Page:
“Loneliness is not found by having no one to touch, but instead in letting yourself be touched…” — www.ricksreviewz.wordpress.com
“Louis Moore was used to a quiet life. Being a quiet man, he endured it better than most men would. Having a large world of his own in his own head and heart, he tolerated confinement to a small, still corner of the real world very patiently…
“I used rather to like Solitude—to fancy her a somewhat quiet and serious, yet fair nymph; an Oread, descending to me from lone mountain-passes, something of the blue mist of hills in her array and of their chill breeze in her breath, but much also of their solemn beauty in her mien. I once could court her serenely, and imagine my heart easier when I held her to it—all mute, but majestic.
“Since that day I called Shirley to me in the schoolroom, and she came and sat so near my side; since she opened the trouble of her mind to me, asked my protection, appealed to my strength—since that hour I abhor Solitude. Cold abstraction, fleshless skeleton, daughter, mother, and mate of Death!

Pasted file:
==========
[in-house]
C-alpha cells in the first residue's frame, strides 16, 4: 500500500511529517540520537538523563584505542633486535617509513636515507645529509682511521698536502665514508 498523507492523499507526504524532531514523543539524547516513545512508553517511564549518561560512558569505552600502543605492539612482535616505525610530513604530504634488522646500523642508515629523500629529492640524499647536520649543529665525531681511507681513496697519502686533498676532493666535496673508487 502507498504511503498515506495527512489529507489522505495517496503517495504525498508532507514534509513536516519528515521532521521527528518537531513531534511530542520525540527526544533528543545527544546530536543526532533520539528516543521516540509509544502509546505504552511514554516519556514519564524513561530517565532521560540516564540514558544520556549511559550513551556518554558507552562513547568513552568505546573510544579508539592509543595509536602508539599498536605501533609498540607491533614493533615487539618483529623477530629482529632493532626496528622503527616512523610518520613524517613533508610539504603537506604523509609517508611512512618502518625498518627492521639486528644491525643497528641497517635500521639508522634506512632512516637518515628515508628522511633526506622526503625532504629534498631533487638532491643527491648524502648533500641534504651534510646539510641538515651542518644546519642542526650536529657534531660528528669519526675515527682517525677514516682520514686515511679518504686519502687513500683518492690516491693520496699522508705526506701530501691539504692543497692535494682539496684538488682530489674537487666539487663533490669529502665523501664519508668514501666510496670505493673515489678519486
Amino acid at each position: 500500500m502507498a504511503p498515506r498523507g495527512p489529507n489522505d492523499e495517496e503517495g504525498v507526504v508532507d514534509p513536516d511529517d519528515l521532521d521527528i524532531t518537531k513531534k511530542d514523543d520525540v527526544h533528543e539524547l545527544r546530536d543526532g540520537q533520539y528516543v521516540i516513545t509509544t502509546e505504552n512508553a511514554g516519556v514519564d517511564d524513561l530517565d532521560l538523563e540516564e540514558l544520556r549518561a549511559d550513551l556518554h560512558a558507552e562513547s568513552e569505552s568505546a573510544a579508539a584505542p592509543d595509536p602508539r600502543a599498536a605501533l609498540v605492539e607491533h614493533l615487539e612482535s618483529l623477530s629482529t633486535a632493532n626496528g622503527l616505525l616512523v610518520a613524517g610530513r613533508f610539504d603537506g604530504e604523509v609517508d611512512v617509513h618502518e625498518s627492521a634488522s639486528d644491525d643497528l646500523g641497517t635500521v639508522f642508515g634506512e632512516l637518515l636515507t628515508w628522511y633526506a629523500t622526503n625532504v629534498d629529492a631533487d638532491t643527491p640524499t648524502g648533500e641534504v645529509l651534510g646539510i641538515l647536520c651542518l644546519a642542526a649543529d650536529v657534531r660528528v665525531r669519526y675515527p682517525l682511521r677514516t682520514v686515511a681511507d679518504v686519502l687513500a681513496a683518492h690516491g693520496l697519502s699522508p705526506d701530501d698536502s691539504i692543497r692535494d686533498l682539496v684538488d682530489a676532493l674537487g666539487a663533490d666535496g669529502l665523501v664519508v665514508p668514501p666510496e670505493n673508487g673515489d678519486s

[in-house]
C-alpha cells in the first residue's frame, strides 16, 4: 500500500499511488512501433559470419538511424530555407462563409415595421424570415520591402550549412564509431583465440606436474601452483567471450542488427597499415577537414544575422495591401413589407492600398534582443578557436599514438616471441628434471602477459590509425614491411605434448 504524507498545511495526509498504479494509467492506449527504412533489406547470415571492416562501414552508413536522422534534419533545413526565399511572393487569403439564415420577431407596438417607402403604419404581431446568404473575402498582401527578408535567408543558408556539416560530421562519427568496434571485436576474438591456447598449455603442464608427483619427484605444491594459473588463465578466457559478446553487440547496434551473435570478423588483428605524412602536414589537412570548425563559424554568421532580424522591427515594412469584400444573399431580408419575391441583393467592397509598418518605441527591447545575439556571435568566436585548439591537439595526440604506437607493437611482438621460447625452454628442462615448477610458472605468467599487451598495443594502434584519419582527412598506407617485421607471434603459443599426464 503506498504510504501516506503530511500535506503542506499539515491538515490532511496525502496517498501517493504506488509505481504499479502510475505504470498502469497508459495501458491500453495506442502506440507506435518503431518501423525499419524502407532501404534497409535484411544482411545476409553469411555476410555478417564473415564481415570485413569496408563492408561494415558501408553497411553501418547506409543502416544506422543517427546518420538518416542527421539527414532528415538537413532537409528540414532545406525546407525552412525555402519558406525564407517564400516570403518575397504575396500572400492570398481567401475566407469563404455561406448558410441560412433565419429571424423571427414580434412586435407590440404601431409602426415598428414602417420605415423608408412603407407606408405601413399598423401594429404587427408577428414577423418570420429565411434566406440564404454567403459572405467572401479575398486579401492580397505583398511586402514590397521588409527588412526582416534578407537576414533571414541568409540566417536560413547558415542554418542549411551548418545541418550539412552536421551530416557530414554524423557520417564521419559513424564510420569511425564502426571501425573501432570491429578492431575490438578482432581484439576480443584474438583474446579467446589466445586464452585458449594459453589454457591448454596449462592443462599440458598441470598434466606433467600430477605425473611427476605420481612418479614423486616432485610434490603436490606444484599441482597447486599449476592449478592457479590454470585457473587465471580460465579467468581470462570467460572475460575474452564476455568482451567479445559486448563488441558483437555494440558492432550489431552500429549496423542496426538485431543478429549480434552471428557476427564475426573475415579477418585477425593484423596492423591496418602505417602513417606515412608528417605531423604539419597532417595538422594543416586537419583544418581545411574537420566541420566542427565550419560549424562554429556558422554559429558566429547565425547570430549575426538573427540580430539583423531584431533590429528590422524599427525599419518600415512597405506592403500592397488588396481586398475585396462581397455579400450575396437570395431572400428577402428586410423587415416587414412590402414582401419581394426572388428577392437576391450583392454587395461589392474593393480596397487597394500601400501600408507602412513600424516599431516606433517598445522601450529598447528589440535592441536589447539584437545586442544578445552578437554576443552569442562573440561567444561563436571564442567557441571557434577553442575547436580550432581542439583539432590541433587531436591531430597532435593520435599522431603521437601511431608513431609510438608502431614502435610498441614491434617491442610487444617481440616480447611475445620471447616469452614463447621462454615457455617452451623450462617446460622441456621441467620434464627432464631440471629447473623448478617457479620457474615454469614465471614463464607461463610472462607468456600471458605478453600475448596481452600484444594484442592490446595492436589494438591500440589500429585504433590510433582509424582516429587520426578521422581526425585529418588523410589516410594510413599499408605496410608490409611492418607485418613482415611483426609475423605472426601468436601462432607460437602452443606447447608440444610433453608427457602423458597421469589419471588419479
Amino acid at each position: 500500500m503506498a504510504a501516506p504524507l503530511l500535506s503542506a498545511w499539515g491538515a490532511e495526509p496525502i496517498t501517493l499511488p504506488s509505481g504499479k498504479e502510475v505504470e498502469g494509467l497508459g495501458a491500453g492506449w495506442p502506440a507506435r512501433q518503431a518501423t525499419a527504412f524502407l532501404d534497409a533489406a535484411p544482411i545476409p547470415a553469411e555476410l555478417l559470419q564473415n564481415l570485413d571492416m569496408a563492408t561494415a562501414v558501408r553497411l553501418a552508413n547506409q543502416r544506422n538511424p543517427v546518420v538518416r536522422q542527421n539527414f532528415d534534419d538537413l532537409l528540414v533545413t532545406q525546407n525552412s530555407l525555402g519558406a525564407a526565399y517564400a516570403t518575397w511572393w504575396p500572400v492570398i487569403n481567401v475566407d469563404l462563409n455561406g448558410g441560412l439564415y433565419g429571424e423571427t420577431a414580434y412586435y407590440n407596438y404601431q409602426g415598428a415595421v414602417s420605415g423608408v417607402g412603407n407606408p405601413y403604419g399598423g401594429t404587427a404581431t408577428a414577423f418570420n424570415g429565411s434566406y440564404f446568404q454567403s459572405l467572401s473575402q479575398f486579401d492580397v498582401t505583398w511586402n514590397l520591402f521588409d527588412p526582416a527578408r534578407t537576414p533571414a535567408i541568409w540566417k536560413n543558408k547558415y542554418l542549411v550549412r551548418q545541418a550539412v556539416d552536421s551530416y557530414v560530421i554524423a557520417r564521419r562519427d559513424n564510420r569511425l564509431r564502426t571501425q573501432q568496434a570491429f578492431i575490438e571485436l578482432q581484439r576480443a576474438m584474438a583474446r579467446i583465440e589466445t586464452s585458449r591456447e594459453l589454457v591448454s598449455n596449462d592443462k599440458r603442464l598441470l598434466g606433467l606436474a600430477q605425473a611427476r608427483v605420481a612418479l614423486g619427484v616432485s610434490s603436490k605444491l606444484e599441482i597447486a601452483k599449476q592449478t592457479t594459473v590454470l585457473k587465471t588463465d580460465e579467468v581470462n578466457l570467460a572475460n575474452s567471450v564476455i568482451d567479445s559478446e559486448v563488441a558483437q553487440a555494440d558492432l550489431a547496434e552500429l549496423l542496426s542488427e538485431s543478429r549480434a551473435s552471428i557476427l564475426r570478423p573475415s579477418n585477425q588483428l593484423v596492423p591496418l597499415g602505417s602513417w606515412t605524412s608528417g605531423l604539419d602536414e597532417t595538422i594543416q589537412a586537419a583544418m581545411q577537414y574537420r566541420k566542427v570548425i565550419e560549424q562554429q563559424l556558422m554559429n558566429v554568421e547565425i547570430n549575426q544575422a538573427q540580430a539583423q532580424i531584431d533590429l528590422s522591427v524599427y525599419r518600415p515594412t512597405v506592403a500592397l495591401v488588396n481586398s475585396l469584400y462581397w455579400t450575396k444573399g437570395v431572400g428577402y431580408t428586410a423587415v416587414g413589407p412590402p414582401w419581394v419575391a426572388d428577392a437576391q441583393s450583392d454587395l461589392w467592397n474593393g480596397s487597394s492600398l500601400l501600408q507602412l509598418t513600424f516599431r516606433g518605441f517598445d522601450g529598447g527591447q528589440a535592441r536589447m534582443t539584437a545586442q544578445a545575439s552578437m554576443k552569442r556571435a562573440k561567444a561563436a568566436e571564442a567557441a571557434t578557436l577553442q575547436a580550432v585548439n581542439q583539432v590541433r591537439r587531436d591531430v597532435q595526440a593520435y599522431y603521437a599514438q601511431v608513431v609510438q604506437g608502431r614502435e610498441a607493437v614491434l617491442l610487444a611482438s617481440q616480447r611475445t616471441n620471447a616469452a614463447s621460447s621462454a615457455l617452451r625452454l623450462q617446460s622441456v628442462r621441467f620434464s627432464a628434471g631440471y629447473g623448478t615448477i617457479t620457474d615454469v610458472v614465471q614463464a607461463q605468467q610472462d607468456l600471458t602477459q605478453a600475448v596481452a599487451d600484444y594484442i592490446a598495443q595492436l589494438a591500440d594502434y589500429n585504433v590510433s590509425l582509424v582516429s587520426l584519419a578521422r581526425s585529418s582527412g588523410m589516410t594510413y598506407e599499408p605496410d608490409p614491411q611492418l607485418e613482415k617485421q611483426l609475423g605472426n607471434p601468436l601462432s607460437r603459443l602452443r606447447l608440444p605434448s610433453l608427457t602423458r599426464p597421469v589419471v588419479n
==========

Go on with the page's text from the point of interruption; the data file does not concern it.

“It is pleasant to write about what is near and dear as the core of my heart. None can deprive me of this little book, and through this pencil I can say to it what I will—say what I dare utter to nothing living—say what I dare not think aloud.
“I know this is the talk of a dreamer—of a rapt, romantic lunatic. I do dream. I will dream now and then; and if she has inspired romance into my prosaic composition, how can I help it?
“What a child she is sometimes! What an unsophisticated, untaught thing! I see her now looking up into my face, and entreating me to prevent them from smothering her, and to be sure and give her a strong narcotic. I see her confessing that she was not so self-sufficing, so independent of sympathy, as people thought. I see the secret tear drop quietly from her eyelash. She said I thought her childish, and I did. She imagined I despised her. Despised her! It was unutterably sweet to feel myself at once near her and above her—to be conscious of a natural right and power to sustain her, as a husband should sustain his wife.
“I worship her perfections; but it is her faults, or at least her foibles, that bring her near to me, that nestle her to my heart, that fold her about with my love, and that for a most selfish but deeply-natural reason…” — “Shirley” by Charlotte Bronte